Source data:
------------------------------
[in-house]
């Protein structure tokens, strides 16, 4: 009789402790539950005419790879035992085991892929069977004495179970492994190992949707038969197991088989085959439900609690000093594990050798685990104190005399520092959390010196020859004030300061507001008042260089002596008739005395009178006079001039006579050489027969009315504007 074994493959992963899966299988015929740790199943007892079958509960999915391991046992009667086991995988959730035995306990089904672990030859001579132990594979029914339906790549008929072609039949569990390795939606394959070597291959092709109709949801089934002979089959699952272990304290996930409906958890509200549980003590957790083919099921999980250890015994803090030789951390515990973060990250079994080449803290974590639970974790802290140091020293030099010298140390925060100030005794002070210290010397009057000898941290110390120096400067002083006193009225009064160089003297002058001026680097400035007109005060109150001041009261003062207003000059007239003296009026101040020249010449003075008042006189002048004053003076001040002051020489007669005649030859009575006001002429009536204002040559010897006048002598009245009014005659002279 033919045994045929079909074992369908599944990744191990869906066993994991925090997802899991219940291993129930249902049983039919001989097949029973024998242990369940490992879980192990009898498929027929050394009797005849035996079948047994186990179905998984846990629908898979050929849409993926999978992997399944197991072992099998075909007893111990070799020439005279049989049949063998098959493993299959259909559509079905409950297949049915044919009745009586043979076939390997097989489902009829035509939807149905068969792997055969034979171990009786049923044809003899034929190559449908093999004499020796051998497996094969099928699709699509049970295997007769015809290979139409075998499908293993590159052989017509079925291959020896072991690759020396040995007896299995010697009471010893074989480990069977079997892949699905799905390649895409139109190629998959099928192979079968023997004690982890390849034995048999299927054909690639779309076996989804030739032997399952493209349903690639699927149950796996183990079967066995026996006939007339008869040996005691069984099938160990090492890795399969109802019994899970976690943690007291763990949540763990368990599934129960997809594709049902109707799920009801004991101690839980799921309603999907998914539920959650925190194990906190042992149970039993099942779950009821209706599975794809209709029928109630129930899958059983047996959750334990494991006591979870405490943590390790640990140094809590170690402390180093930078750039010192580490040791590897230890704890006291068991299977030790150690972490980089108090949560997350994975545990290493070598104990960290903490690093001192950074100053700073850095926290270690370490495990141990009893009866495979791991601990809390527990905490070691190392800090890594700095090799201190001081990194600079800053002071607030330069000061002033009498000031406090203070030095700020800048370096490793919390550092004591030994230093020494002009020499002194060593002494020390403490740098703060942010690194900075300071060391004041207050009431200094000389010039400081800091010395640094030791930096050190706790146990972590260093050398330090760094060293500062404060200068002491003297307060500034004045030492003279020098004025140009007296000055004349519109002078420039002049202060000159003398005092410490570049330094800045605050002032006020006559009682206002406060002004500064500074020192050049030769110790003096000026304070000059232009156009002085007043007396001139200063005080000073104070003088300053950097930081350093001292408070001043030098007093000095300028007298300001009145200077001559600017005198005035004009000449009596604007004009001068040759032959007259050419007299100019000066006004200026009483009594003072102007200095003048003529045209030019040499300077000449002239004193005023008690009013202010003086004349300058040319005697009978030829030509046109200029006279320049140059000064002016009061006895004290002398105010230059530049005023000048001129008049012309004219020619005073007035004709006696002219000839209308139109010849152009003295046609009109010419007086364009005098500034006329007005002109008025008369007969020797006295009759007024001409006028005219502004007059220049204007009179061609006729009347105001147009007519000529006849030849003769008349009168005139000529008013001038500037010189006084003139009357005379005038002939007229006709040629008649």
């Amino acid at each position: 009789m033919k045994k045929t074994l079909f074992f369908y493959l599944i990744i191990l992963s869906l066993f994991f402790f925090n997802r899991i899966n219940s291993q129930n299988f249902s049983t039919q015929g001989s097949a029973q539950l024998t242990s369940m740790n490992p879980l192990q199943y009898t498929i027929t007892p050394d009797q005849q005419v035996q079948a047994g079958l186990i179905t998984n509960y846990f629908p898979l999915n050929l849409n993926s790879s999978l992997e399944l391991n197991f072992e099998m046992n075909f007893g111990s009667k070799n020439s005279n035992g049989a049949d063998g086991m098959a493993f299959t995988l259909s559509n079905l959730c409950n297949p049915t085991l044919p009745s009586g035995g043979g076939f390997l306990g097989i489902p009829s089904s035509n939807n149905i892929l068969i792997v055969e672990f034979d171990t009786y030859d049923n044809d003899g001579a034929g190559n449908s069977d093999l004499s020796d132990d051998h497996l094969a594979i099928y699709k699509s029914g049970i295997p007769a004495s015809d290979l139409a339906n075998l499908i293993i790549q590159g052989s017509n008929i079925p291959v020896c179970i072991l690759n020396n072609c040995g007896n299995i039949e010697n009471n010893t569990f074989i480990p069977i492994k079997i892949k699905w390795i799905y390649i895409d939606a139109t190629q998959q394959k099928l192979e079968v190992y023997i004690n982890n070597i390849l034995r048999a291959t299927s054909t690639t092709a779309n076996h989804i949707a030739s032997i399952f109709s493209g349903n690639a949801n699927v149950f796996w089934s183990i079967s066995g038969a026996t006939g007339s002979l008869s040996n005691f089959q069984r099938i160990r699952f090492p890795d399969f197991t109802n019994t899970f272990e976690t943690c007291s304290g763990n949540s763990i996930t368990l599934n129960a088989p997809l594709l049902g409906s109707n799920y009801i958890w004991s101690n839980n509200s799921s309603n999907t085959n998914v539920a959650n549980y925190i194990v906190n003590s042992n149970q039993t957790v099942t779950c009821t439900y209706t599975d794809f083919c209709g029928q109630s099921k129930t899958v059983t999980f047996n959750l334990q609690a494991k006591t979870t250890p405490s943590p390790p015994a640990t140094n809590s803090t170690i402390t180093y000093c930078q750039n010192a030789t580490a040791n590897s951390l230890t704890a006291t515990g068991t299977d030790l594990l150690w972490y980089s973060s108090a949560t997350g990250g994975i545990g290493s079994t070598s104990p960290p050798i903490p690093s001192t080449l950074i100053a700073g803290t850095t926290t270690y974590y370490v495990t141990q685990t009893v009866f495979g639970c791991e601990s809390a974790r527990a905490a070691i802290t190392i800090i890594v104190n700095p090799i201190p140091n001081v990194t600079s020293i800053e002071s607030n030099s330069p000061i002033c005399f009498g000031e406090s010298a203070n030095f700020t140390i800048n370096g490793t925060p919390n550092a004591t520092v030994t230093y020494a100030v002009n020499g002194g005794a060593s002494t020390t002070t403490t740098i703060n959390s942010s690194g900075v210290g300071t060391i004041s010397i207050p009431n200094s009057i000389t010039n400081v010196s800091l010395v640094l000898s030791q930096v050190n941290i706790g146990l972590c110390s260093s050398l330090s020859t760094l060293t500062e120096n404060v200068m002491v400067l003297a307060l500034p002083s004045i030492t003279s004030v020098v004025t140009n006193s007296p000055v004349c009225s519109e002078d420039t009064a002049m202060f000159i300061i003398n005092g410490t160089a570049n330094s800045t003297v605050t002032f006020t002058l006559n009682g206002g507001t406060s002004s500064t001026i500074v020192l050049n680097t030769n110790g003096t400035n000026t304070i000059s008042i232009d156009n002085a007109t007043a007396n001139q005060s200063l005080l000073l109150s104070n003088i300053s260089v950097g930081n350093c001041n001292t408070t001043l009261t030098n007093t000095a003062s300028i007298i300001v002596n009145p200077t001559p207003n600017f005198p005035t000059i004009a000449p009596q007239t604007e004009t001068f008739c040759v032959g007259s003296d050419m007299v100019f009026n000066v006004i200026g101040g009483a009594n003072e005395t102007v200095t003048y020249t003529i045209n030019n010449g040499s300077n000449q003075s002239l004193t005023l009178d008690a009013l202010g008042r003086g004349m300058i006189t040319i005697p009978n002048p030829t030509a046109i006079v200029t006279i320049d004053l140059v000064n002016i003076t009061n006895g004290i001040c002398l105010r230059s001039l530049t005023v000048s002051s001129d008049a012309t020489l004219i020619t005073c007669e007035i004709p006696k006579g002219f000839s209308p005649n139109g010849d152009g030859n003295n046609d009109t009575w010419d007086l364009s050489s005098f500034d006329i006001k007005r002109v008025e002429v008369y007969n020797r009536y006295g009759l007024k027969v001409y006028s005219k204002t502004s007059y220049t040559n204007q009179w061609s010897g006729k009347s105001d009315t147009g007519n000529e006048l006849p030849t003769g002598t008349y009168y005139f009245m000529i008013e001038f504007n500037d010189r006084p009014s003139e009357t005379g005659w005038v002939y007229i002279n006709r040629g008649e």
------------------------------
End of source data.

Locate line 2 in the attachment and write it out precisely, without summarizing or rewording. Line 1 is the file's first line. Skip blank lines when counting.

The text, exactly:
């Protein structure tokens, strides 16, 4: 009789402790539950005419790879035992085991892929069977004495179970492994190992949707038969197991088989085959439900609690000093594990050798685990104190005399520092959390010196020859004030300061507001008042260089002596008739005395009178006079001039006579050489027969009315504007 074994493959992963899966299988015929740790199943007892079958509960999915391991046992009667086991995988959730035995306990089904672990030859001579132990594979029914339906790549008929072609039949569990390795939606394959070597291959092709109709949801089934002979089959699952272990304290996930409906958890509200549980003590957790083919099921999980250890015994803090030789951390515990973060990250079994080449803290974590639970974790802290140091020293030099010298140390925060100030005794002070210290010397009057000898941290110390120096400067002083006193009225009064160089003297002058001026680097400035007109005060109150001041009261003062207003000059007239003296009026101040020249010449003075008042006189002048004053003076001040002051020489007669005649030859009575006001002429009536204002040559010897006048002598009245009014005659002279 033919045994045929079909074992369908599944990744191990869906066993994991925090997802899991219940291993129930249902049983039919001989097949029973024998242990369940490992879980192990009898498929027929050394009797005849035996079948047994186990179905998984846990629908898979050929849409993926999978992997399944197991072992099998075909007893111990070799020439005279049989049949063998098959493993299959259909559509079905409950297949049915044919009745009586043979076939390997097989489902009829035509939807149905068969792997055969034979171990009786049923044809003899034929190559449908093999004499020796051998497996094969099928699709699509049970295997007769015809290979139409075998499908293993590159052989017509079925291959020896072991690759020396040995007896299995010697009471010893074989480990069977079997892949699905799905390649895409139109190629998959099928192979079968023997004690982890390849034995048999299927054909690639779309076996989804030739032997399952493209349903690639699927149950796996183990079967066995026996006939007339008869040996005691069984099938160990090492890795399969109802019994899970976690943690007291763990949540763990368990599934129960997809594709049902109707799920009801004991101690839980799921309603999907998914539920959650925190194990906190042992149970039993099942779950009821209706599975794809209709029928109630129930899958059983047996959750334990494991006591979870405490943590390790640990140094809590170690402390180093930078750039010192580490040791590897230890704890006291068991299977030790150690972490980089108090949560997350994975545990290493070598104990960290903490690093001192950074100053700073850095926290270690370490495990141990009893009866495979791991601990809390527990905490070691190392800090890594700095090799201190001081990194600079800053002071607030330069000061002033009498000031406090203070030095700020800048370096490793919390550092004591030994230093020494002009020499002194060593002494020390403490740098703060942010690194900075300071060391004041207050009431200094000389010039400081800091010395640094030791930096050190706790146990972590260093050398330090760094060293500062404060200068002491003297307060500034004045030492003279020098004025140009007296000055004349519109002078420039002049202060000159003398005092410490570049330094800045605050002032006020006559009682206002406060002004500064500074020192050049030769110790003096000026304070000059232009156009002085007043007396001139200063005080000073104070003088300053950097930081350093001292408070001043030098007093000095300028007298300001009145200077001559600017005198005035004009000449009596604007004009001068040759032959007259050419007299100019000066006004200026009483009594003072102007200095003048003529045209030019040499300077000449002239004193005023008690009013202010003086004349300058040319005697009978030829030509046109200029006279320049140059000064002016009061006895004290002398105010230059530049005023000048001129008049012309004219020619005073007035004709006696002219000839209308139109010849152009003295046609009109010419007086364009005098500034006329007005002109008025008369007969020797006295009759007024001409006028005219502004007059220049204007009179061609006729009347105001147009007519000529006849030849003769008349009168005139000529008013001038500037010189006084003139009357005379005038002939007229006709040629008649």